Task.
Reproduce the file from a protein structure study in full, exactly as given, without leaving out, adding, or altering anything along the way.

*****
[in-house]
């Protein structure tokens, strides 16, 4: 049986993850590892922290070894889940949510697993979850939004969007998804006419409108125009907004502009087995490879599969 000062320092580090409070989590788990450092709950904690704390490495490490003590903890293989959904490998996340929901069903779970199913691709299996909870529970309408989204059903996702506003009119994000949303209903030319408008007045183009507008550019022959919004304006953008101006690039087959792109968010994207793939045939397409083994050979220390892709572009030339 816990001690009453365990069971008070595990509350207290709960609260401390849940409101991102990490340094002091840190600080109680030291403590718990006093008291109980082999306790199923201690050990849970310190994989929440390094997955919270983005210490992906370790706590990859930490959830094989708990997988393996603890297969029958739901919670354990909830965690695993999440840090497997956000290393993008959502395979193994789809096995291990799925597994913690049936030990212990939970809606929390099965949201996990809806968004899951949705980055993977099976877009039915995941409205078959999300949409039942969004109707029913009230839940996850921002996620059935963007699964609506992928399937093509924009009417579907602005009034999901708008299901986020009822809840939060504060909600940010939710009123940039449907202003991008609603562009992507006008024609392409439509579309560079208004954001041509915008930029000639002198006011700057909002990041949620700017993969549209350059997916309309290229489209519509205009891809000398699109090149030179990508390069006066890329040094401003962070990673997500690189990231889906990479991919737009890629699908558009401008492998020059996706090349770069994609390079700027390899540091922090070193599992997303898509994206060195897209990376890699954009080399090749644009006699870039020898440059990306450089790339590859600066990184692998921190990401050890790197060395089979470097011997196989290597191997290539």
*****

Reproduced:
[in-house]
């Protein structure tokens, strides 16, 4: 049986993850590892922290070894889940949510697993979850939004969007998804006419409108125009907004502009087995490879599969 000062320092580090409070989590788990450092709950904690704390490495490490003590903890293989959904490998996340929901069903779970199913691709299996909870529970309408989204059903996702506003009119994000949303209903030319408008007045183009507008550019022959919004304006953008101006690039087959792109968010994207793939045939397409083994050979220390892709572009030339 816990001690009453365990069971008070595990509350207290709960609260401390849940409101991102990490340094002091840190600080109680030291403590718990006093008291109980082999306790199923201690050990849970310190994989929440390094997955919270983005210490992906370790706590990859930490959830094989708990997988393996603890297969029958739901919670354990909830965690695993999440840090497997956000290393993008959502395979193994789809096995291990799925597994913690049936030990212990939970809606929390099965949201996990809806968004899951949705980055993977099976877009039915995941409205078959999300949409039942969004109707029913009230839940996850921002996620059935963007699964609506992928399937093509924009009417579907602005009034999901708008299901986020009822809840939060504060909600940010939710009123940039449907202003991008609603562009992507006008024609392409439509579309560079208004954001041509915008930029000639002198006011700057909002990041949620700017993969549209350059997916309309290229489209519509205009891809000398699109090149030179990508390069006066890329040094401003962070990673997500690189990231889906990479991919737009890629699908558009401008492998020059996706090349770069994609390079700027390899540091922090070193599992997303898509994206060195897209990376890699954009080399090749644009006699870039020898440059990306450089790339590859600066990184692998921190990401050890790197060395089979470097011997196989290597191997290539």